Play Review: ‘Lily Hare’

Quinnipiac's Theater for Community performed the original play written by professor Kevin Daly

By on March 5, 2013

The play “Lily Hare” made it’s debut throughout the weekend of Thursday Feb. 28. Quinnipiac’s Theater for Community program performed this dark comedy that’s easy to follow despite the many twists and surprises.

The original play was written by New Haven playwright and part-time professor, Kevin Daly. Professor Daly has written plays since 2004, and created “Lily Hare” specifically for the Quinnipiac Theater Department. He drew inspiration for the play from the QU Theater Department’s specific requests, the Astor Place Riot of of 1849, and his own creative needs, he said.

Sophomore Michelle Ayrapetyan plays the main character, Lily Hare, who isn’t a gifted actress, but believes she’s the most talented performer in the world. Set in New York in 1849, Lily and her student, Ned Tambourine, played junior Michael Bobenhausen, travel around and put on shows for small audiences, usually consisting of poorly memorized speeches from Shakespeare. This often results in tomatoes being thrown at Lily. Together they pickpocket and steal from people in order to make money, as Lily’s acting doesn’t bring much in. Lily’s true character is revealed when she takes advantage of a rich and stupid young man named Simon Filbert, played by freshman Dan Fox.

“Lily Hare” is a play within a play, and this becomes apparent a few minutes into the production when a student in the audience unexpectedly stands up and starts shouting at the actors on stage. A few moments later, there were roughly ten people placed sporadically throughout the crowd screaming both at the actors on stage and at each other. Once the audience realized that these people were actors in the play, “Lily Hare” became that much more comical.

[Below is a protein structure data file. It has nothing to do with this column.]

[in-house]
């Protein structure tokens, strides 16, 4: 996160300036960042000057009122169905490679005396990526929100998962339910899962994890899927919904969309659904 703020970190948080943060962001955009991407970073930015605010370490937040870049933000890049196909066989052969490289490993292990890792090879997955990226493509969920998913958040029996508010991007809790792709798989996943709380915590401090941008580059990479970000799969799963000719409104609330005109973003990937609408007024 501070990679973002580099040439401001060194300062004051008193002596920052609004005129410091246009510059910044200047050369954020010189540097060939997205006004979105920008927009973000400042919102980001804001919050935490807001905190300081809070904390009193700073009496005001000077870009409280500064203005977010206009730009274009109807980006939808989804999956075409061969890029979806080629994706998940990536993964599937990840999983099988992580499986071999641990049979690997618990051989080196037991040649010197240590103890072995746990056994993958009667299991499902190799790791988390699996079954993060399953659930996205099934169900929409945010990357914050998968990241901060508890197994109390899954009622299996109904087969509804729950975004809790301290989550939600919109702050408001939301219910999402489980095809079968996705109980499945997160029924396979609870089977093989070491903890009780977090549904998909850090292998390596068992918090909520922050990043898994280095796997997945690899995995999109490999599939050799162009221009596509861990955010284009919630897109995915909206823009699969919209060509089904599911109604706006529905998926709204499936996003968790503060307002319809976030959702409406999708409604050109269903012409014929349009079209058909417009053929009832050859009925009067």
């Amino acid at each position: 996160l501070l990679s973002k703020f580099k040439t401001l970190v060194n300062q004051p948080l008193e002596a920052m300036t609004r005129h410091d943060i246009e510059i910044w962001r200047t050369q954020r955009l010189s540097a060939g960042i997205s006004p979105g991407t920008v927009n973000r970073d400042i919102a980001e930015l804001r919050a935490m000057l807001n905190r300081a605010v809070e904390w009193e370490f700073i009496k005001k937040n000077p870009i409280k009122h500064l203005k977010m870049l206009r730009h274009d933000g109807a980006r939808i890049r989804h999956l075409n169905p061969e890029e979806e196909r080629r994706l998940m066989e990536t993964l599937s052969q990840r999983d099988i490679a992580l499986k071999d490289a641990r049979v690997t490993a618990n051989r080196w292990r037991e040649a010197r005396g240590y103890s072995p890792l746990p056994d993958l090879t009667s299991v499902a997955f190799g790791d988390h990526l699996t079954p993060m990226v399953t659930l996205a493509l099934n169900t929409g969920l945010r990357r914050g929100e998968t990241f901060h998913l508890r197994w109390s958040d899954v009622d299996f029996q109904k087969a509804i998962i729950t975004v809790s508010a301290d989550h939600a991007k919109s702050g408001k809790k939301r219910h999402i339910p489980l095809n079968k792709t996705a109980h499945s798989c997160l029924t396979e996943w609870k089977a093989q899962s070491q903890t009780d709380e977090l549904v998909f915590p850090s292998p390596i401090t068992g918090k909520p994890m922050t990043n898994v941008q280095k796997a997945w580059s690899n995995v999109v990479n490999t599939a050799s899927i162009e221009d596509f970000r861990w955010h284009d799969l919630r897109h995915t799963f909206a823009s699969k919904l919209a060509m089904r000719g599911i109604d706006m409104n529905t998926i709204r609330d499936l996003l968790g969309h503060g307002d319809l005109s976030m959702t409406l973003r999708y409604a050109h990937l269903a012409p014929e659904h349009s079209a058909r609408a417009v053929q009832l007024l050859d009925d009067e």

Freshman audience member Zef Krasnigi said the off-stage characters were his favorite part of “Lily Hare.”

“I thought they were really funny. The random moments that they would speak and the strange comments that they would blurt out were hysterical,” Krasnigi said.

The in-audience actors bellowing that the play was horrible made the actual audience go wild with laughter, especially when one loudly blurted out he wanted pirates in the play. The audience kept their eyes peeled for flying water bottles and garbage, as well, as the in-audience actors actually threw these items at Lily and Ned on stage.

“Lily Hare” can be described as a comedic tennis match, and its plot and consistent interaction between audience members and those on stage is an original concept. Though a lot is going on at once, this results in laughter as opposed to confusion.
Meaghan Sullivan, a freshmen audience member who attended the play to fulfill a requirement for her drama class, said that the actors added humor and a realness to the play that was unexpected.

“I liked when the on-stage actors would interact with the audience and involve them with what was going on in certain scenes,” Sullivan said.

Bobenhausen’s portrayal of Ned was hysterical, between mocking Lily and his interaction with the audience. Fox exemplified Simon’s adorably stupid nature with ease, and Ayrapetyan played Lily’s scheming, delusional, and manipulative character extremely well. The on-stage characters possessed a wonderful chemistry, and the off-stage characters were convincing as an upset audience.

“I thought the play went very well,” Daly said. “We had a great turnout. Nearly full houses every night. The students who came to the show seemed to enjoy it and the students who participated all seemed to get a lot out of it.”

Audience members never experienced a dull moment during “Lily Hare,” a play chocked full of laughs and perhaps one of the most unique performances Quinnipiac’s seen yet.

Promo video for “Lily Hare.”

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